Jewish World Review Oct. 28, 2003 / 2 Mar-Cheshvan, 5764
The Dems primary problem
"The best laid plans o' mice and men gang aft agley," the poet Burns observed. And while I hate to be the one to gang anyone's agley aft or otherwise I'm afraid I've got some bad news for the Democratic Party:
This whole South Carolina primary thing, it's just not working out.
The Democrats' idea, and it's not an unreasonable one, is to use my home state of South Carolina's primary on February 3rd to reign in the excesses of the left-leaning voters in Iowa and New Hampshire. The primary voters of these two states, you will recall, gave the Democratic Party that star-studded line-up of McGovern, Mondale, and Dukakis (combined Electoral College score: 12), and tried to foist the party with Gary Hart and Tom Harkin for good measure.
The Democrat's most successful presidential nominee since FDR, Bill Clinton, never won either state. But he did win in the South. And so, the thinking goes, the next nominee won't be able to win anymore by just pandering to the pitchfork socialists of Iowa and the PBS liberals of New Hampshire. No, he'll have to also reach out to Democrats from a moderate, mainstream state like South Carolina.
This is the point where I think the "gang aft agley" part kicks in. Relying on South Carolinians for moderation and mainstreaming is like counting on frat boys to help reduce underage drinking.
Which might explain the results of a recent poll of Democratic primary voters in Iowa, New Hampshire and South Carolina sponsored by Democracy Corps, a Democratic political action group. The results are great for Howard Dean, but lousy for the Democratic Party.
As investigative journalist (and, to be fair, conservative writer) Byron York points out, these early primary voters appear to be completely out of touch with the American mainstream on the defining issue of the moment, the war on terror. They just don't get it.
For example, these voters were given a list of issues education, taxes, moral values, the environment and the like and asked "Which concern worries you the most?" On that list were "fighting terrorism" and "homeland security."
Now, among Americans as a whole, terrorism is consistently named one of the two most important problems facing our country, along with the economy. If the economy continues to rebound, security is likely to become comparatively even more important.
But how high do terrorism and homeland security rate among Democratic primary voters in Iowa? A whopping 1 percent listed it as their number one concern. As York notes: "It came in dead last."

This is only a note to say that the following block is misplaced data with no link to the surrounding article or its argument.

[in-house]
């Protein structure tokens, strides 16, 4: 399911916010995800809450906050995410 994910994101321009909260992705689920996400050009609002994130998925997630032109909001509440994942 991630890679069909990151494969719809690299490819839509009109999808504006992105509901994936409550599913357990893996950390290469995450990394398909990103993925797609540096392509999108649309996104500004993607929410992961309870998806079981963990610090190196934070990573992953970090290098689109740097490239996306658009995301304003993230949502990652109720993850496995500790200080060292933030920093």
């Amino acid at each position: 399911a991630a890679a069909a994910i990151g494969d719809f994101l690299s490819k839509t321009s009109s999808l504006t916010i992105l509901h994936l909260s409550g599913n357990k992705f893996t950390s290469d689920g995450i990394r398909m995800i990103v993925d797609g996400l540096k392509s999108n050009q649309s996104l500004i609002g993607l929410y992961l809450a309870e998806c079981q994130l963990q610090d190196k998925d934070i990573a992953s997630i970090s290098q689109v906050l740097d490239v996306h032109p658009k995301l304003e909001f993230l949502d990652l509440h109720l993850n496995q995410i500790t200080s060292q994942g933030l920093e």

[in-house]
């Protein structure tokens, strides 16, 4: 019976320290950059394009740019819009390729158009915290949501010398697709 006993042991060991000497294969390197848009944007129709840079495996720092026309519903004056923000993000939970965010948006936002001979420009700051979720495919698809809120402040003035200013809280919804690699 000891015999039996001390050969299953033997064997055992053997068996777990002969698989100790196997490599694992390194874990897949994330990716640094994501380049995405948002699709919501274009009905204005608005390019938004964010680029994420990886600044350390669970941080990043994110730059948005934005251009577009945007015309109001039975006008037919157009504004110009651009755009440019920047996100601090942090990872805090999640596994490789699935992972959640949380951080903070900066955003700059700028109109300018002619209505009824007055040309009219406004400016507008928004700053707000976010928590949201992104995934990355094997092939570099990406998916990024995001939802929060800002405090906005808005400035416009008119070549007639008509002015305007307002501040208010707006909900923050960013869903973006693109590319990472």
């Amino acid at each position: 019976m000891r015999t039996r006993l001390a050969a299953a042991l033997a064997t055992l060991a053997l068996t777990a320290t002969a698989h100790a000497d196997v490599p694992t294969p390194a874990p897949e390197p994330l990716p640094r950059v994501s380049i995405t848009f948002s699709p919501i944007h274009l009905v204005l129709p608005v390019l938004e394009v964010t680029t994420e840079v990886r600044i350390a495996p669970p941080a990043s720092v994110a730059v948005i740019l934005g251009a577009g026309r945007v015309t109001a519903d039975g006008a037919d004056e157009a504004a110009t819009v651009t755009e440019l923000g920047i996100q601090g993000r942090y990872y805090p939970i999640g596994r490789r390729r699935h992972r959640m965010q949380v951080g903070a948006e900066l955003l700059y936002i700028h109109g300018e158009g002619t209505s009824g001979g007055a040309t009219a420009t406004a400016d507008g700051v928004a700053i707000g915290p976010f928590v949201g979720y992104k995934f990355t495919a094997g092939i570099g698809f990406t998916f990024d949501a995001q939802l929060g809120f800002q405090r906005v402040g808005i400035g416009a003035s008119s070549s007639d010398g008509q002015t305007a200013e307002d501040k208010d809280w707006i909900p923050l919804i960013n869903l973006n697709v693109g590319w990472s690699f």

In New Hampshire? Hey, it doubled to 2 percent! But most disconcerting is the fact that in South Carolina home to Ft. Jackson and Parris Island national security also garnered just 2 percent of the vote.
To their credit, when asked to identify their ideal candidate, Democratic voters emphasized foreign policy expertise and did not demand a candidate with a "Troops Home Now!" platform. However, when asked how important it was for the candidate to have "opposed the war in Iraq from the beginning," 68 percent of Iowa Democrats said it was very or somewhat important. So did 59 percent of primary voters in New Hampshire.
And in South Carolina? That number jumps to 74 percent! Dennis Kucinich says "Go Gamecocks!"
In fact, on many questions, South Carolina Democratic primary voters trended even with or to the left of their supposedly more liberal counterparts. Why?
Because in South Carolina, we have a word for moderate Democrats: They're called "Republicans."
Unlike Iowa and New Hampshire, where Democrats are competitive statewide, there is no reason for a moderate pol in South Carolina to stay a Democrat. What so you can sit in the minority in the legislature or get your fanny waxed running statewide?
The same is true of Democratic voters. South Carolina Democrats haven't even supported their party's presidential candidate since Reagan why would they come out for a primary? That's why typical statewide Democratic primary election has just 100,000 or so voters, compared to the 300,000+ who regularly show up to pick the GOP nominee for Attorney General or Commissioner of Agriculture.
Not only are these primary Democrats small in number, but they also present a slanted sample of Southern Democrats. South Carolina's primaries have been largely abandoned to the Greens, government employees and the Grateful Dead crowd. Add these Starbucks liberals to the 40% of Democratic primary voters who are black, and you've got the perfect primary for every Democrat left of Martin Sheen.
Which may be why "Favorite Son" John Edwards, the breakout moderate of the presidential pack, has the support of just 14% of South Carolina Democratic primary voters, with the other candidates hovering at or above double digits.
If the South Carolina primary becomes an ideological struggle between those two standard bearers of mainstream America, Howard Dean and Al Sharpton, it's going to be an electoral disaster for their party.
And gangs of fun to watch.
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